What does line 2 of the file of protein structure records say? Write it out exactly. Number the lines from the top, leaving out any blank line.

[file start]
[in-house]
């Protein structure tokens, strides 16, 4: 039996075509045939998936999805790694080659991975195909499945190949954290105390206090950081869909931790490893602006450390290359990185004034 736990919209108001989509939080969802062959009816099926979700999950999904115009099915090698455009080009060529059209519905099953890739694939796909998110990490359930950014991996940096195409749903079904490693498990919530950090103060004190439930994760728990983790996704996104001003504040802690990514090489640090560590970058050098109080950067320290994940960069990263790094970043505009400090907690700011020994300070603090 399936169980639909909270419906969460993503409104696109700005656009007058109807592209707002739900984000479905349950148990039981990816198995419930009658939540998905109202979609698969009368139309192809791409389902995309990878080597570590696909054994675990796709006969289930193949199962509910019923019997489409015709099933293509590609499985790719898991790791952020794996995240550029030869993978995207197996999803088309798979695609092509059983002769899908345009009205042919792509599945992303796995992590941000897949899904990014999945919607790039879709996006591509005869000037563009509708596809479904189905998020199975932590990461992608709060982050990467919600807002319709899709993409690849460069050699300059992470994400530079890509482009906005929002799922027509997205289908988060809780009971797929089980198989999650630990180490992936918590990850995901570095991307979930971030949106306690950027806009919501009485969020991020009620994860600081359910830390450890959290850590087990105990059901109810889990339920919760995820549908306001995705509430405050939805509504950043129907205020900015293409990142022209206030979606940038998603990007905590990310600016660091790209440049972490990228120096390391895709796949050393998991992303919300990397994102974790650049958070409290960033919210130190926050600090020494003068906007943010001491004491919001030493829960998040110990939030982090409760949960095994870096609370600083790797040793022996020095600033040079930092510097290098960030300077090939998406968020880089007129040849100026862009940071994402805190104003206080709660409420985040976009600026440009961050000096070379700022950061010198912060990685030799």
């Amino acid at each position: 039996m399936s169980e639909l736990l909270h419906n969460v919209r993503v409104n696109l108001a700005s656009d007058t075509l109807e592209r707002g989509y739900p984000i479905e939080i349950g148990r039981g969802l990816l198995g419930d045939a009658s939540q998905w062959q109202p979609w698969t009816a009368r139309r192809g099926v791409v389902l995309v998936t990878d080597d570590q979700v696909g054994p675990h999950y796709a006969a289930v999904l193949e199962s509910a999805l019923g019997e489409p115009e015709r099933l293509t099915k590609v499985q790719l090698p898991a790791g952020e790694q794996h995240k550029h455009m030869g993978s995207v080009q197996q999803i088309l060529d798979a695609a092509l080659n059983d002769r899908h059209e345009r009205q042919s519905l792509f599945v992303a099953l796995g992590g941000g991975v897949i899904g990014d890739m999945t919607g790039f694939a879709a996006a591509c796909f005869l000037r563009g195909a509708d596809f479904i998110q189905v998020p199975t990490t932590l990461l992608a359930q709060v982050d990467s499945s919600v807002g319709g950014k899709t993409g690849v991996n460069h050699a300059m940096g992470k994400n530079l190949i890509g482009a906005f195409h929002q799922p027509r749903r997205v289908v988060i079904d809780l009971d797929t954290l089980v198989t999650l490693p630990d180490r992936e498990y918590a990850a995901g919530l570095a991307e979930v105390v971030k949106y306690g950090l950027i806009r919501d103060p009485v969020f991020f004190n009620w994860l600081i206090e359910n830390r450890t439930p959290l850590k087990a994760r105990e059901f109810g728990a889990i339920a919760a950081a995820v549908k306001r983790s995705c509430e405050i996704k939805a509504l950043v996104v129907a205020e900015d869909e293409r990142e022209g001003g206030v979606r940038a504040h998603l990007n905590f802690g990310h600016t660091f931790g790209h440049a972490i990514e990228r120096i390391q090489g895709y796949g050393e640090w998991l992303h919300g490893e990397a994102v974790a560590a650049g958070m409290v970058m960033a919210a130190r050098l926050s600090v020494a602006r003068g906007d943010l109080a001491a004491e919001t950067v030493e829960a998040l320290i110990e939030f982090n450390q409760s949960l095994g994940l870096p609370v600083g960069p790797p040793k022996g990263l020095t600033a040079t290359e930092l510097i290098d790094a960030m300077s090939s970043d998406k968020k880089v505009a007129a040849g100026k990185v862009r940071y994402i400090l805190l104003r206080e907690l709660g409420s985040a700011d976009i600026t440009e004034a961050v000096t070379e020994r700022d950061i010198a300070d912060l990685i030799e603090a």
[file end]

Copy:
């Protein structure tokens, strides 16, 4: 039996075509045939998936999805790694080659991975195909499945190949954290105390206090950081869909931790490893602006450390290359990185004034 736990919209108001989509939080969802062959009816099926979700999950999904115009099915090698455009080009060529059209519905099953890739694939796909998110990490359930950014991996940096195409749903079904490693498990919530950090103060004190439930994760728990983790996704996104001003504040802690990514090489640090560590970058050098109080950067320290994940960069990263790094970043505009400090907690700011020994300070603090 399936169980639909909270419906969460993503409104696109700005656009007058109807592209707002739900984000479905349950148990039981990816198995419930009658939540998905109202979609698969009368139309192809791409389902995309990878080597570590696909054994675990796709006969289930193949199962509910019923019997489409015709099933293509590609499985790719898991790791952020794996995240550029030869993978995207197996999803088309798979695609092509059983002769899908345009009205042919792509599945992303796995992590941000897949899904990014999945919607790039879709996006591509005869000037563009509708596809479904189905998020199975932590990461992608709060982050990467919600807002319709899709993409690849460069050699300059992470994400530079890509482009906005929002799922027509997205289908988060809780009971797929089980198989999650630990180490992936918590990850995901570095991307979930971030949106306690950027806009919501009485969020991020009620994860600081359910830390450890959290850590087990105990059901109810889990339920919760995820549908306001995705509430405050939805509504950043129907205020900015293409990142022209206030979606940038998603990007905590990310600016660091790209440049972490990228120096390391895709796949050393998991992303919300990397994102974790650049958070409290960033919210130190926050600090020494003068906007943010001491004491919001030493829960998040110990939030982090409760949960095994870096609370600083790797040793022996020095600033040079930092510097290098960030300077090939998406968020880089007129040849100026862009940071994402805190104003206080709660409420985040976009600026440009961050000096070379700022950061010198912060990685030799």